Q: I work for a small agency that has a staff of 10 full-time people, including our president. The firm has done very well in the past year, scoring some major account wins beyond the New York tri-state borders for the first time in our history. One of the reasons for the new business was our president's deep involvement in the client accounts. As a result of all that success, he is traveling a lot more than he used to on client business.Normally, he is really hands-on and dynamic, constantly talking to everyone on the team, holding impromptu brainstorming sessions in his office, calling last-minute meetings to discuss a campaign or whatever.
But now, with his added responsibility and travel, we are finding it very hard to work with him. He expects to be involved in all the decision making, like he used to be, but is less accessible. This means project execution is getting delayed far more often.
As his executive assistant, people expect me to solve this problem. I can see that we are headed for trouble if we carry on this way. What should I do?
Ms. D, Buffalo, NY
A: Managing success can be tricky. I gather your boss truly enjoyed the spirit of teamwork that he worked hard to cultivate. No doubt he is missing that part of his day-to-day job and is trying to retain what he can of that atmosphere.
There is little you can do to influence him into delegating more of the decision-making to another senior person. But what you can do is help set up procedures that will make the system run more smoothly.
Suggest to your boss that you and he schedule phone calls to the office as part of his daily routine when he is on the road. Try and establish a fixed time every day when he will call and work through issues with the office. Alert the staff that they need to be available at a certain time each day. Perhaps a conference call might be the most efficient use of everyone's time.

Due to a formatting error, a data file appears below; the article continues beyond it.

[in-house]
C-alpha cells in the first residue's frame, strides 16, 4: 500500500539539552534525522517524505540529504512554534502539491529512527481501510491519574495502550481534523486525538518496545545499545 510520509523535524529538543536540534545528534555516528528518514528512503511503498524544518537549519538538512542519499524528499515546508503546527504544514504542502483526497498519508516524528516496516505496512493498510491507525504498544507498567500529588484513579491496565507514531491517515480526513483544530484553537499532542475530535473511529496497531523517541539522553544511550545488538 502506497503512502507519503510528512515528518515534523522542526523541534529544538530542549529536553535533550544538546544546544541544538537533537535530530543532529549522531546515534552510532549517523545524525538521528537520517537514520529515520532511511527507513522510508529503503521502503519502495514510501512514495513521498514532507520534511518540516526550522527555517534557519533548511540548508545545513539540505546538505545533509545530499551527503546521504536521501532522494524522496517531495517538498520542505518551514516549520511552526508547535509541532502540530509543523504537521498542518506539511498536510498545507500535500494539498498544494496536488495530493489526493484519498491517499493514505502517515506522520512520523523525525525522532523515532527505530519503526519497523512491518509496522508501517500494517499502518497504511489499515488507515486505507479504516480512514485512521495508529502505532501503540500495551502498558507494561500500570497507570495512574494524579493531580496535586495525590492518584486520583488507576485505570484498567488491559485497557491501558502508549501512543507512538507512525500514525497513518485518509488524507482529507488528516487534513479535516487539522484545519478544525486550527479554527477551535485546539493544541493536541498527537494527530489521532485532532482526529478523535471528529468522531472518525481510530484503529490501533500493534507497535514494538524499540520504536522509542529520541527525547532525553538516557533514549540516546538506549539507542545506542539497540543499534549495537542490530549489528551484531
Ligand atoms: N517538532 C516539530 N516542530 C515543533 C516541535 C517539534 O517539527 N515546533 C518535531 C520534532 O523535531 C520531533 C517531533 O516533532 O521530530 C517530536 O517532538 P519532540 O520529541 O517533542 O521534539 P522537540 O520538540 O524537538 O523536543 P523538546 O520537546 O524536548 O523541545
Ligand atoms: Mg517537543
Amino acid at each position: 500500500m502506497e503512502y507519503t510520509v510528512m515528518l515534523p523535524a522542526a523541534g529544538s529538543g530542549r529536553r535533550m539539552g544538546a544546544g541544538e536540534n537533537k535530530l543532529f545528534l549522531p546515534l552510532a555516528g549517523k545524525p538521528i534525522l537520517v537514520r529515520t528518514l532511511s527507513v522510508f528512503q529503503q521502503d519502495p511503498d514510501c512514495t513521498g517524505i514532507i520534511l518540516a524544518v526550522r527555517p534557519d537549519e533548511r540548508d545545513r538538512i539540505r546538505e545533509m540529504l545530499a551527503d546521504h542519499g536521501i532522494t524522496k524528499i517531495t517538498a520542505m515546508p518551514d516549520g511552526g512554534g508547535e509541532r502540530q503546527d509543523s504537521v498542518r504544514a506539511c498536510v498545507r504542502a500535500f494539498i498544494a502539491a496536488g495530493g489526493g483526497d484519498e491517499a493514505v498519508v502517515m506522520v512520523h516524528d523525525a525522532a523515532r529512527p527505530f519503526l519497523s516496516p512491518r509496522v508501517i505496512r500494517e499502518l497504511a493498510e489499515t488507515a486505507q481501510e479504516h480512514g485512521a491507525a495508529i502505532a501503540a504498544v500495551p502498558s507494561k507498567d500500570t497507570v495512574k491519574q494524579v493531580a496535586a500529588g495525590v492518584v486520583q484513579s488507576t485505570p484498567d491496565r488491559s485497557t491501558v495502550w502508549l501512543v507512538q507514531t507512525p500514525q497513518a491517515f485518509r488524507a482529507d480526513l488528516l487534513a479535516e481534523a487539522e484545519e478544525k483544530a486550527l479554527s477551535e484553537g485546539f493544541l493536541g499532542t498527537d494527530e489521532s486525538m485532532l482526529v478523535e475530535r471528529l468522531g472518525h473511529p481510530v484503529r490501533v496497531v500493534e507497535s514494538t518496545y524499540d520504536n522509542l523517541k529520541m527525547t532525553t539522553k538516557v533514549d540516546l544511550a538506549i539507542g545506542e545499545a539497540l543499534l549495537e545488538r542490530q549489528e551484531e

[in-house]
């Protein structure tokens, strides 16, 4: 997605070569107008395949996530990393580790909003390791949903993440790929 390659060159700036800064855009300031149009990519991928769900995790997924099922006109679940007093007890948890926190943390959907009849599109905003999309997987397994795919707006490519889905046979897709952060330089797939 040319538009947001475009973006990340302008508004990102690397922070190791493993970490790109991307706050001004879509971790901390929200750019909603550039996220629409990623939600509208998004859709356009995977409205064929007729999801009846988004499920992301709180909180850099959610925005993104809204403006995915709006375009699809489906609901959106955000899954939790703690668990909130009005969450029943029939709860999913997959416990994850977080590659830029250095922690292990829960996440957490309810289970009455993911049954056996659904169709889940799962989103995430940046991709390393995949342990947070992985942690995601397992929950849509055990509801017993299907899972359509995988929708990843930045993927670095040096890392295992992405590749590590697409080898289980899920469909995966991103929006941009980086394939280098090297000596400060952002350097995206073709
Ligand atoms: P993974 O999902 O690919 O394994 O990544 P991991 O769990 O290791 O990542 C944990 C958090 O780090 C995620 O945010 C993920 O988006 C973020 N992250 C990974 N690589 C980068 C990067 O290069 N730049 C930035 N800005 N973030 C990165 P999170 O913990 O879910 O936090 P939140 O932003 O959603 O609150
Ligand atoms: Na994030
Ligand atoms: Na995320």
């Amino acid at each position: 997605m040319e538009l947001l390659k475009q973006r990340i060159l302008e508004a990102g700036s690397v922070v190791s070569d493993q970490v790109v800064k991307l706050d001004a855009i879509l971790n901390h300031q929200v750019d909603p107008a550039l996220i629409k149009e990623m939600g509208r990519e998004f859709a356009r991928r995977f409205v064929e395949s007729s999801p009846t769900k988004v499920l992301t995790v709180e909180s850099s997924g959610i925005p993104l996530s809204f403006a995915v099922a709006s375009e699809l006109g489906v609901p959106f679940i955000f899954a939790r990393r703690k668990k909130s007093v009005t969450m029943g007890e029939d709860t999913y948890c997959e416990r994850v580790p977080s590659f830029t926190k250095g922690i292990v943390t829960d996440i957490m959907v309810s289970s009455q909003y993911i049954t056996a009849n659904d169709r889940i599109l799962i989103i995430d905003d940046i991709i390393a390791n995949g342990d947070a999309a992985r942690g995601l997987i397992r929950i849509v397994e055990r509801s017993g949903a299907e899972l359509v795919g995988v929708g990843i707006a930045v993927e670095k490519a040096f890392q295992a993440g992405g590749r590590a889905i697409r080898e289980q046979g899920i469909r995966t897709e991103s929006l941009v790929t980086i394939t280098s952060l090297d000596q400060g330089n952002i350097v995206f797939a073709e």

Obviously there must be room for some flexibility. But you must create a more predictable culture to accommodate everyone during this transition.
Q: I work in PR for a large law firm. Every day I get into the office at 7:30am and stay until 7pm at least. I'm often here well past 8pm. Long hours are fine, but I don't feel like I am ever getting ahead of the game. I mean, how much more can I do?
Mr. A, Washington
A: Some people work late because their corporate culture dictates it.
Others work late because they work inefficiently. And, of course, some people work long hours because of a heavy workload, which, I might add, is only to be expected right now. We all have to give a little more during the tough times.
Do you know which camp you fall into? There is a simple way to find out.
First, look around you at 8pm - are your coworkers still at their desks?
If they are, you have a culture issue that you'll just have to live with.
If not, you must examine your own work habits. Pick one week during which you will stick to an eight-hour workday. Set specific targets each day, based on real expectations. Keep a record of the time it takes you to do everything, including lunch, chatting, surfing the net, meetings, and each work-related task.
At the end of the week, take a look at how much time you have actually spent "working.
You may find that you are wasting time that would be better spent at home with your family.
Or you may find that you are facing a wall of work so formidable that no amount of time management can solve the problem. If that is the case, you should talk to your manager and ask for help bringing it under control.
Do you have a problem that no one else has been able to solve? Try Pandora. E-mail her at email@example.com.